CLIENT ALERT: USDOL Authorizes Lower Minimum Wage Rate for Tipped Employees – By Daniel S. Field and Shane R. Goodrich

Recently, the Department of Labor (DOL) published significant changes to its regulatory guidelines covering tipped employees. The new rules relax standards regarding tip credits and allow employers in Massachusetts and other states to take advantage of the full state law tip credit for tipped employees who work overtime. Employers may take advantage of the changes effective immediately.

As a result of the DOL’s changes, Massachusetts employers may now pay tipped employees $3.75 per hour during the first 40 hours of work, and pay tipped employees a minimum hourly overtime rate of $9.25 per hour for hours worked over 40 hours in a given week. As a result of this adjustment, Massachusetts employers are relieved of the obligation to retroactively calculate the wages paid to tipped employees who work overtime hours.

To qualify as a tipped employee, the Fair Labor Standards Act (“FLSA”) requires that an employee must customarily and regularly receive more than $30.00 per month in tips. Under Federal law and in most states, employers may pay tipped employees a sub-minimum wage “service rate,” which is less than the lowest applicable minimum wage. Employers may then credit gratuities received by the employee to make up the difference between the minimum wage and the service rate.

Under the FLSA, employers are permitted to take a “tip credit” of up to $5.12 per hour, which is the difference between the federal service rate of $2.13 and the federal minimum wage ($7.25 per hour). Employers have also traditionally been limited to taking the maximum FLSA credit amount ($5.12 per hour) for overtime hours worked by their employees. This meant that employers in states like Massachusetts had to pay more to their overtime employees to make up the difference between the federal minimum wage and the higher state minimum wage.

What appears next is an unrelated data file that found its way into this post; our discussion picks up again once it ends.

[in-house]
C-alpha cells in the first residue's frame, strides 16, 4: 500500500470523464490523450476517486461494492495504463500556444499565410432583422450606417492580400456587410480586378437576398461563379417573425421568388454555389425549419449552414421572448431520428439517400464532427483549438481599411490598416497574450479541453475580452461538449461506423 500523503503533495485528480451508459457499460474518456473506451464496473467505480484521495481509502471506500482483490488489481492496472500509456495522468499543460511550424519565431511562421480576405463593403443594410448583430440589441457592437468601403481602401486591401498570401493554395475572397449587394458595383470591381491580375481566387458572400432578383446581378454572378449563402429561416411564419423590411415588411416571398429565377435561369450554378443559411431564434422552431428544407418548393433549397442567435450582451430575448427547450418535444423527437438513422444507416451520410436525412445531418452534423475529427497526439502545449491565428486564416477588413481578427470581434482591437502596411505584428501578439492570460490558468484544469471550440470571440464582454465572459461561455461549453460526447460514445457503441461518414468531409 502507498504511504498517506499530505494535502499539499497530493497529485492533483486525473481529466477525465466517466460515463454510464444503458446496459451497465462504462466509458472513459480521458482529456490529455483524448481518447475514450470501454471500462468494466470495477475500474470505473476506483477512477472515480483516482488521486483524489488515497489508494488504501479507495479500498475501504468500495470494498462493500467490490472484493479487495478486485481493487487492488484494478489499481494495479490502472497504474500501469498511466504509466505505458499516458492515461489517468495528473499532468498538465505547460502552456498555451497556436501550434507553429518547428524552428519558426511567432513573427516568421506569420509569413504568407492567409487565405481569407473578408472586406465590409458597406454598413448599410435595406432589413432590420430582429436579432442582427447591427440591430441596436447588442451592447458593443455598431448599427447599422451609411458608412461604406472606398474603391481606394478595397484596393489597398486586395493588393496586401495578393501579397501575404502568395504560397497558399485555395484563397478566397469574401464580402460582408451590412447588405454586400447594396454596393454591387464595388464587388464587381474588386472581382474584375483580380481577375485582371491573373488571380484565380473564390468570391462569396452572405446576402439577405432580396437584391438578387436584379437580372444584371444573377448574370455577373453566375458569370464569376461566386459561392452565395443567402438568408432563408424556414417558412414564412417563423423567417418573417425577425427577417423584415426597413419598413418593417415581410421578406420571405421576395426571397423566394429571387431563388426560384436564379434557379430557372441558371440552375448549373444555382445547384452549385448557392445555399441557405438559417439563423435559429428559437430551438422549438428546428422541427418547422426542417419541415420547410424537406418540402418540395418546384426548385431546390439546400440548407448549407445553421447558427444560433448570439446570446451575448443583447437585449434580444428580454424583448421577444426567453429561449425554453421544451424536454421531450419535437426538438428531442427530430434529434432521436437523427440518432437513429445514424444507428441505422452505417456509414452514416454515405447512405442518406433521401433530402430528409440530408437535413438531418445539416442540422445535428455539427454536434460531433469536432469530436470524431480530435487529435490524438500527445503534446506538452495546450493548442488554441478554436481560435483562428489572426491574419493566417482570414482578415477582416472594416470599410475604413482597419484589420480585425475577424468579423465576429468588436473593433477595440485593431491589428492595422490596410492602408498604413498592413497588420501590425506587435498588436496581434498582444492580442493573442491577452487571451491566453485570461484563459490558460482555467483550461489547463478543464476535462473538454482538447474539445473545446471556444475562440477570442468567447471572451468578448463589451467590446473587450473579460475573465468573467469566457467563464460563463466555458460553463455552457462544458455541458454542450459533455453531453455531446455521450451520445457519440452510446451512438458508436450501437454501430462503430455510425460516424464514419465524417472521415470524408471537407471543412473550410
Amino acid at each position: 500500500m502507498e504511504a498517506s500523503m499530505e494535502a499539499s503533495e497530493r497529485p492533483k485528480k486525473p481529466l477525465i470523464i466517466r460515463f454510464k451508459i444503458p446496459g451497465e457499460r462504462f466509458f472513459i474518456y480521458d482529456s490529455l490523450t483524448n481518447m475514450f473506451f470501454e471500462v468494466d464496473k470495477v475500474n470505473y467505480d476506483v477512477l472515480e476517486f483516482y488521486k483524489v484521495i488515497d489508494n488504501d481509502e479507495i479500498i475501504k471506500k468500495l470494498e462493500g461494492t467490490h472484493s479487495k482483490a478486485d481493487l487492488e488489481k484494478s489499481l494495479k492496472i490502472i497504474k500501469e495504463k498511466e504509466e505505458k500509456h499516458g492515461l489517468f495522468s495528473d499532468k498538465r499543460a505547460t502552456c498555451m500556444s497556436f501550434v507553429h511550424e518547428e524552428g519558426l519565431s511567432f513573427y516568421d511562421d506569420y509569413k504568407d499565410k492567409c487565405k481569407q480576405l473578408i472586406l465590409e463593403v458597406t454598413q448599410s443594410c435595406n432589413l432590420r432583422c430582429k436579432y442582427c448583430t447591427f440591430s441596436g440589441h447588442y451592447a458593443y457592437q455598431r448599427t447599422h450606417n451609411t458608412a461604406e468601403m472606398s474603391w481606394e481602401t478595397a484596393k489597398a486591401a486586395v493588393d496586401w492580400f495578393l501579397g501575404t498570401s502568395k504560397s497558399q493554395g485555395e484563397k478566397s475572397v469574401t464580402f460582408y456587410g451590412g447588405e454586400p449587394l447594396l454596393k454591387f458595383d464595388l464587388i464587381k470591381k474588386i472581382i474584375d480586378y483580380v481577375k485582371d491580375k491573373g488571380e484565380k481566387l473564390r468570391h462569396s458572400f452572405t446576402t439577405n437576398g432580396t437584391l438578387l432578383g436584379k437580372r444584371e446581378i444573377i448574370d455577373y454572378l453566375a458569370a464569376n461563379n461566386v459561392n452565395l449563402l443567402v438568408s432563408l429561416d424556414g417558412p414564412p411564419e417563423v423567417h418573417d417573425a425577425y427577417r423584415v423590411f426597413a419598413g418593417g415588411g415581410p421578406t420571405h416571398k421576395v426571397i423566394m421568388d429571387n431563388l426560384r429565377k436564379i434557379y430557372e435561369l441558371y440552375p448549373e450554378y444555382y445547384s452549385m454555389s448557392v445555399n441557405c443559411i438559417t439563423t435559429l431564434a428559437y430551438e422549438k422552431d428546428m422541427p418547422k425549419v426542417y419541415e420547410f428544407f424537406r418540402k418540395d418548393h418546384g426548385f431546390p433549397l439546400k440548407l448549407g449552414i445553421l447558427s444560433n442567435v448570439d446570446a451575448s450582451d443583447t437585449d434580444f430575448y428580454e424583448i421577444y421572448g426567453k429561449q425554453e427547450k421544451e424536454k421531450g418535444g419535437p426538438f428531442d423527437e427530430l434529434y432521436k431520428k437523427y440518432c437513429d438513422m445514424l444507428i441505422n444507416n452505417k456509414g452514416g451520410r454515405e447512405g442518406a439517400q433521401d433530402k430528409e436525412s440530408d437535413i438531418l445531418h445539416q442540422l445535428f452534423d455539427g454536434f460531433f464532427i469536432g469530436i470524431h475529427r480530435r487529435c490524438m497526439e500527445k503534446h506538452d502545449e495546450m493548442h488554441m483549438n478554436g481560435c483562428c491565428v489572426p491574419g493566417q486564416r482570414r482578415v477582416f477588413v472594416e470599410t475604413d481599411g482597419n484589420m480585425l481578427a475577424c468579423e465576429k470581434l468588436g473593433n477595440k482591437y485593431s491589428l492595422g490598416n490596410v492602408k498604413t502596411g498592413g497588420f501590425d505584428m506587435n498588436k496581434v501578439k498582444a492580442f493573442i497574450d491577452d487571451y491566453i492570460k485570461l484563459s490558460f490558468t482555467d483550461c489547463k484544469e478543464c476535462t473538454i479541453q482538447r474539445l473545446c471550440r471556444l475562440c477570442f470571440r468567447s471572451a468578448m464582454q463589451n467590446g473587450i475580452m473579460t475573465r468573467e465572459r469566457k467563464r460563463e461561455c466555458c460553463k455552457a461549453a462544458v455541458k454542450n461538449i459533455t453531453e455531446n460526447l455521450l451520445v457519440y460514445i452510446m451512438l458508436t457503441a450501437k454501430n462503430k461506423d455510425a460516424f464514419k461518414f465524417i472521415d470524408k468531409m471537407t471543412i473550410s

With the recent changes to the DOL’s regulatory enforcement guidelines in its Field Operations Handbook, Massachusetts employers may now take an additional credit equal to the difference between the FLSA credit and the higher state credit; in Massachusetts this “credit is $7.25 (the difference between the $3.75 tipped rate and the Massachusetts Minimum Wage of $11.00 per hour, effective January 1, 2017). During overtime hours, the new guideline permits Massachusetts tipped employees to receive $9.25 per hour, which is based on the state minimum overtime wage of $16.50 per hour, less the $7.25 state tip credit. The changes provide employers significant relief from complex regulatory guidelines that had imposed three different minimum wage rates for employers of tipped workers, depending on whether an employee worked overtime during a given week.

There are several other state and federal prerequisites that must still be met before the tipped minimum wage can be used: a tip credit claimed by the employer cannot exceed the amount of tips actually received by the tipped employee; all tips received by the tipped employee must be retained by the employee except for a lawful tip pooling arrangement limited to employees who customarily and regularly receive tips; and the tip credit may only be applied to a tipped employee who has been informed of the tip credit rules. Also, as noted above, tipped employees must customarily and regularly receive more than $30 per month in tips.

Employers should contact MBJ with questions about how these changes affect their business.

Daniel S. Field and Shane R. Goodrich are attorneys at Morgan, Brown & Joy, LLP, and may be reached at 617-523-6666 or at and Morgan, Brown & Joy, LLP focuses exclusively on representing employers in employment and labor matters.

This alert was originally published on January 25, 2017.

This publication, which may be considered advertising under the ethical rules of certain jurisdictions, should not be construed as legal advice or a legal opinion on any specific facts or circumstances by Morgan, Brown & Joy, LLP and its attorneys. This newsletter is intended for general information purposes only and you should consult an attorney concerning any specific legal questions you may have.